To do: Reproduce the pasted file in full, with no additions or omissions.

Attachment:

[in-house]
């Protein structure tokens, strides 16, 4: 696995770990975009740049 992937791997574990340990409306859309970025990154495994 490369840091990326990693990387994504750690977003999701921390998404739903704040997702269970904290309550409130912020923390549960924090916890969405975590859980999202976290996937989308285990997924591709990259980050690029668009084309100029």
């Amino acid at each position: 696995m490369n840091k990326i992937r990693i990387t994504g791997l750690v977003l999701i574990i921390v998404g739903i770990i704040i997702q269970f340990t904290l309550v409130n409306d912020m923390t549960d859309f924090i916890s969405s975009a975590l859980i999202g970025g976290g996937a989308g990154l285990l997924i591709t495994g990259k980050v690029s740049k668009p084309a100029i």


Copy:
[in-house]
């Protein structure tokens, strides 16, 4: 696995770990975009740049 992937791997574990340990409306859309970025990154495994 490369840091990326990693990387994504750690977003999701921390998404739903704040997702269970904290309550409130912020923390549960924090916890969405975590859980999202976290996937989308285990997924591709990259980050690029668009084309100029």
């Amino acid at each position: 696995m490369n840091k990326i992937r990693i990387t994504g791997l750690v977003l999701i574990i921390v998404g739903i770990i704040i997702q269970f340990t904290l309550v409130n409306d912020m923390t549960d859309f924090i916890s969405s975009a975590l859980i999202g970025g976290g996937a989308g990154l285990l997924i591709t495994g990259k980050v690029s740049k668009p084309a100029i």